Load shedding now looks inevitable next week, with Eskom’s breakdowns worse than in early December
- If the current level of generator breakdowns continue, Eskom will likely declare at least stage 2 electricity rationing next week, when many people and factories return to work.
- Breakdowns stood at 14,096 MW on Friday, slightly less than the 14,200 MW in breakdowns on December 9 – when Eskom implemented load shedding stage 4.
- Breakdowns above 9,500 MW typically mean load shedding is likely.
- For more stories go to the Business Insider South Africa homepage.
Load shedding - which has been described as the biggest threat to South Africa’s ailing economy - is set to be resumed next week if generator breakdowns continue at present levels.
On Friday Eskom disclosed that breakdowns meant generators capable of 14,096MW in output was offline – slightly less than the 14,200MW in breakdowns it saw on December 9 when the utility implemented load shedding stage 4.
During late December, with unusually low demands on the national grid, breakdowns continued at levels above those seen in the early part of the month, in the lead-up to record levels of electricity rationing, including the previously unheard-of stage 6 on December 9.
Since December 13, breakdowns have consistently been above 11,600MW, which was the level at which Eskom implemented stage 2 load shedding.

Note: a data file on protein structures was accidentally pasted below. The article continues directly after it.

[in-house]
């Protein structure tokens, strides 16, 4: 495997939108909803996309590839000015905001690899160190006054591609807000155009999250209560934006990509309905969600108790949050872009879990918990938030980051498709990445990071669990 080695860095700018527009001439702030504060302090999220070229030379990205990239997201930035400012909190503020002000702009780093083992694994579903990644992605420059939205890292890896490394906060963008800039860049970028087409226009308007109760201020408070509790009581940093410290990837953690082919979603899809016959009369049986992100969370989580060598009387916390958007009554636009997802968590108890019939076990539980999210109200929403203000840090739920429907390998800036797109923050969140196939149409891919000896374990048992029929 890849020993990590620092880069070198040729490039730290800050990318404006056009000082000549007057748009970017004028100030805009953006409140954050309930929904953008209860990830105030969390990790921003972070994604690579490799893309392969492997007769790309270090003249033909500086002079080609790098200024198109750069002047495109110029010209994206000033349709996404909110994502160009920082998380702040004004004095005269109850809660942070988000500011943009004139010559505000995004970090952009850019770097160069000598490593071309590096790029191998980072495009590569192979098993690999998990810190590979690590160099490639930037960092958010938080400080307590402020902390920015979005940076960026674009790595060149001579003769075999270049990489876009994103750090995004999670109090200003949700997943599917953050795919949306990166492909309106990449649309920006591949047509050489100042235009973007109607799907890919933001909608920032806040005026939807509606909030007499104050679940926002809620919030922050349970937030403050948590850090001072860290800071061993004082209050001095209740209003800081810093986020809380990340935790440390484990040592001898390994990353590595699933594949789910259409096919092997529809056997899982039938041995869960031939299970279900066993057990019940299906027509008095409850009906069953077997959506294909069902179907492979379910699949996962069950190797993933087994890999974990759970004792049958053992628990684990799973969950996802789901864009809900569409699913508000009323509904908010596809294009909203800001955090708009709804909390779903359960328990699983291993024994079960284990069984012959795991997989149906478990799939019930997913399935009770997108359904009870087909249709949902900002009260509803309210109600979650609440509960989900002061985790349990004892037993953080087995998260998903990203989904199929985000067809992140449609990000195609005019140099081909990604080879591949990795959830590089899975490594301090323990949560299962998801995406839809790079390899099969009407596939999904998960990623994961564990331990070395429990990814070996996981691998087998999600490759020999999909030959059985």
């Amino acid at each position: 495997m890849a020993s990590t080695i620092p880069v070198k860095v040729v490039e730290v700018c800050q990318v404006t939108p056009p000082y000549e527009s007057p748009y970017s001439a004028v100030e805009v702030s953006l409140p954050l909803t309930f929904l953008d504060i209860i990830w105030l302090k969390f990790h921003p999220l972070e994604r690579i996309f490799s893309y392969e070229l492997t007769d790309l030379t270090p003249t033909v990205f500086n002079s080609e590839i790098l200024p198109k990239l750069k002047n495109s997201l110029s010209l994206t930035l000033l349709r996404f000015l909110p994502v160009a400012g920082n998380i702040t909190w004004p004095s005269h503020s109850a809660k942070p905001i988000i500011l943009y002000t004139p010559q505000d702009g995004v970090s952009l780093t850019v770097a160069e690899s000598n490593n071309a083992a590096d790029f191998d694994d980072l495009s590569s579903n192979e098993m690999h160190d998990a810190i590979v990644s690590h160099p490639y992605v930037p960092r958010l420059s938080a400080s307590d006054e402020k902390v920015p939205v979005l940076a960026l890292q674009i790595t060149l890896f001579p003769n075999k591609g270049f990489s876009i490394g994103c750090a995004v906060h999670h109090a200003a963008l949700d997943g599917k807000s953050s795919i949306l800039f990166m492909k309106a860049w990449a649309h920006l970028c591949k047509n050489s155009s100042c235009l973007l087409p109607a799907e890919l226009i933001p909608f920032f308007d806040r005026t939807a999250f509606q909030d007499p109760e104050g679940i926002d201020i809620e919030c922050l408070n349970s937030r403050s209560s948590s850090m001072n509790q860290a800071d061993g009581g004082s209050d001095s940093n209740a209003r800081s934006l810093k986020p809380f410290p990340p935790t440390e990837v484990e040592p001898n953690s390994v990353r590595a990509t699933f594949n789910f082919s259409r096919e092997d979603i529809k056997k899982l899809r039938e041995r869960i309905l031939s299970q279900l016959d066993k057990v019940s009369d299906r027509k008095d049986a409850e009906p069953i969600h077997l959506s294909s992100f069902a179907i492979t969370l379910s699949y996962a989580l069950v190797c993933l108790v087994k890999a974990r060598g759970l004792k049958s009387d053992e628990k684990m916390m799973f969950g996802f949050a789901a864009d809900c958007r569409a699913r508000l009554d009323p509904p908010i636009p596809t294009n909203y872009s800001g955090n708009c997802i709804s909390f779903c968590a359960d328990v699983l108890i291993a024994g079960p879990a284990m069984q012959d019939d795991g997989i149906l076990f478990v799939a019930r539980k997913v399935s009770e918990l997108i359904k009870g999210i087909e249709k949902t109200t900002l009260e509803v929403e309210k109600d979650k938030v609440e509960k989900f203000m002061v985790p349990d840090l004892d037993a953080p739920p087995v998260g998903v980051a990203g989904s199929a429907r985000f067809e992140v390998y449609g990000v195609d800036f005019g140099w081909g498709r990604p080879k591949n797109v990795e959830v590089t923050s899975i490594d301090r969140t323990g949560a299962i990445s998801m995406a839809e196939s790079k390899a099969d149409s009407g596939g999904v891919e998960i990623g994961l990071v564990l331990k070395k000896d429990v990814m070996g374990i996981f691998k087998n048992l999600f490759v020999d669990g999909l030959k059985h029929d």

And worse still, since December 4 the utility's grid updates show that it has not seen one day with breakdowns below 9,500 MW – which is its own benchmark to avoid load shedding entirely.
That suggests that when South Africans return to work next week and major mining companies and factories resume operations, load shedding will likely resume.
The last 11 days of Eskom's PowerAlerts, unavailable capacity:24 Dec: 14 860 MW25 Dec: ?26 Dec: ?27 Dec: 12 650MW28 Dec: 12 535MW29 Dec: 14 574MW30 Dec: 13 729MW31 Dec: ?01 Jan: ?02 Jan: 13 372MW03 Jan: 14 096MWGuys I don't think they've got a handle on this.— Wogan (@WoganMay) January 3, 2020
Eskom has not responded to a request for comment.
This year will be the 13th year since state-owned Eskom first implemented load shedding, after years of above-inflation electricity price increases.
In 2019, when South Africa’s expected economic growth slumped from 1.7% to 0.7% and saw a first quarter economic decline, load shedding was mainly blamed.
Despite President Cyril Ramaphosa’s promises of “bold decision” to tackle the crisis at Eskom in February 2019, and a nine-point plan to improve the entity’s operations, the utility plunged the country into stage 6 load shedding in December for the first time in history with no warning.
Also read: 6 times Cyril Ramaphosa promised progress on Eskom – and stressed its urgent importance – including in 2015
Since Ramaphosa promised to turn around the entity in February, Eskom’s Chief Executive Officer (CEO) resigned, and the company received a R59 billion state bailout, and plans for it to be split into three were announced.
In October, the department of mineral resources and energy released the country’s new energy plan which for the first time makes provision for produce private energy producers to operate modular and smaller power plants of between 300MW and 600MW.
In November, the state also appointed a new chief executive officer at the utility after appointing a chief restructuring officer to oversee the entity’s unbundling.
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